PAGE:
According to Running USA Thanksgiving is running’s most popular day with more than a million participants across 1,000 trots nationwide. Turkey trots bring out runners and non-runners alike who join family and friends before indulging on their Thanksgiving feast. We have participated for several years in the Silicon Valley Turkey Trot which brings out 40,000 trotters.
Why are turkey trots so popular in this country? According to Runner’s World (excerpted below) it all started on a cross-country course in Buffalo, New York, in 1896. The YMCA Buffalo Turkey Trot – now in its 124th year – began as an 8-kilometer footrace with a only six competitors. According to the Buffalo YMCA the Thanksgiving tradition is the longest consecutively run race in the world.
The popularity of turkey trots has a lot to do with the meaning of Thanksgiving. As we turn our focus to giving thanks, we’re reminded of the many charities that are in want during this time of year.
But the turkey trot craze isn’t limited to goodwill alone. People also like to feel justified to eat that extra piece of pie. According to the Calorie Control Council, the average Thanksgiving dinner delivers more than 4,000 calories – no doubt one key reason so many lace up their shoes for a Thanksgiving race.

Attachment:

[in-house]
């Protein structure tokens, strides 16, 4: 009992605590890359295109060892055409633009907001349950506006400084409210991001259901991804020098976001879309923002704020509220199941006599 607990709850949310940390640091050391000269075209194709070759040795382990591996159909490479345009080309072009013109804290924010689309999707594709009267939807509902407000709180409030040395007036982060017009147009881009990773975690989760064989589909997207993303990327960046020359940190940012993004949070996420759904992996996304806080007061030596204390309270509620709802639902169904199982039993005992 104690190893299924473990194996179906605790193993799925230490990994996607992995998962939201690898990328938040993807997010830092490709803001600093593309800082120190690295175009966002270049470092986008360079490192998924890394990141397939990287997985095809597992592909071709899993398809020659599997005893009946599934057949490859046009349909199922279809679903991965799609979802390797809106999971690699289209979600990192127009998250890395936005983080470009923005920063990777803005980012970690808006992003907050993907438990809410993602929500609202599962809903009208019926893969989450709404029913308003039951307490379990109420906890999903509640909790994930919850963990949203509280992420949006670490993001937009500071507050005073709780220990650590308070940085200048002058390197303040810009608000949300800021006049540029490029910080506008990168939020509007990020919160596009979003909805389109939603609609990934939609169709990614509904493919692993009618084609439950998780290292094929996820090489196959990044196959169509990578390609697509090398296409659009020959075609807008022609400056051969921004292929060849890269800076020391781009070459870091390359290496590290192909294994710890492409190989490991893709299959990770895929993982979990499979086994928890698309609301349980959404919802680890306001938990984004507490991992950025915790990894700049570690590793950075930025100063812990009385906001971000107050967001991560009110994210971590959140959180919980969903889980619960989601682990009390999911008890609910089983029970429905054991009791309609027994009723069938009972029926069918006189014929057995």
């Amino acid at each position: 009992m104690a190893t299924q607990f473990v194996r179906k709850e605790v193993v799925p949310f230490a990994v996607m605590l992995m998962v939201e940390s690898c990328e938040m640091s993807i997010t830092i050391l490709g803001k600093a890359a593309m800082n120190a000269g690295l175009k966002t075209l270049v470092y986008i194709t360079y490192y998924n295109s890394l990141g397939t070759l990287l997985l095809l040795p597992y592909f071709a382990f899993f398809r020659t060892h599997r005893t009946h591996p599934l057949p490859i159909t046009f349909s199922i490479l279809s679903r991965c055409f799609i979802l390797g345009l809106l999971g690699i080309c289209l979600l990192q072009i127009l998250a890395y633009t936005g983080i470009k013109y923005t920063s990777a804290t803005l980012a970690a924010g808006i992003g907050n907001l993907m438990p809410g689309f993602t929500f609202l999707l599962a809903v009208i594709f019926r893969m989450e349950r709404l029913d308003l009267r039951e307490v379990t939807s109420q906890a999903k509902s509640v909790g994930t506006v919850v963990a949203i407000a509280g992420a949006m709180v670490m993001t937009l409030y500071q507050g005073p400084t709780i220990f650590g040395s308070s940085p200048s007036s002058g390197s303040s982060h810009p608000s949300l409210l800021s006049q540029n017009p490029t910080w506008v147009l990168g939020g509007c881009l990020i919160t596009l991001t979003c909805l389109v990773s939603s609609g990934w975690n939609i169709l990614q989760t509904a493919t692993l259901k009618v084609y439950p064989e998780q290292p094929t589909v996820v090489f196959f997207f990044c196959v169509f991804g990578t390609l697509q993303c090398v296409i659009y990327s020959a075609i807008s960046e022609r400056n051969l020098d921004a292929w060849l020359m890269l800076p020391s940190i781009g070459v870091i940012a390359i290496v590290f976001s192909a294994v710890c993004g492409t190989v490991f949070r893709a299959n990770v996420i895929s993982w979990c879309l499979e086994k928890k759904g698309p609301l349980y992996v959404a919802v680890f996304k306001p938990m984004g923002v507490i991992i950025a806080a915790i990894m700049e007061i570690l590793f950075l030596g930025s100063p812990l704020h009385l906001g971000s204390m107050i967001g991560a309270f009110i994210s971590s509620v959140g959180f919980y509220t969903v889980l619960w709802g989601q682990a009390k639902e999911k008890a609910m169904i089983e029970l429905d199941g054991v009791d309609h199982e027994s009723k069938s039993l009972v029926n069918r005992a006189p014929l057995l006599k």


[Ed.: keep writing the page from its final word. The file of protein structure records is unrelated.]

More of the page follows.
Even so, the first turkey trot was designed to celebrate community and raise money for youth, family and seniors at the YMCA. It was a way to bring people together, foster gratitude and promote wellbeing.
If you’re running a Thanksgiving Day race this approach it the same way. Let the miles be less about the calories burned or the free t-shirt and more about expressing gratitude by enjoying the sport while giving back to others.
The best way to lose weight according to doctors and nutritionists near and far, as well as the American Heart association, is to eat at home. We’re foodies we get it – eating out is fun, social, about trying new restaurants, convenient, and sometimes the only option. Balance it out though to control your intake of sodium, sugar, fat, portion size and the quality of ingredients by eating at home!
Short ribs braise slowly in the oven and come out caramelized and tender. This savory stew uses the shredded meat and the braising liquid. It’s a great way to use leftover short rib meat (and if you don’t have any leftover braising liquid, add beef broth instead).
Make it meatless by omitting the chicken, substituting vegetable broth and serving with shaved Parmigiano-Reggiano. Save time making this colorful and plentiful soup by using leftover rotisserie or roasted chicken. You can also substitute a different type of squash, or sweet potatoes.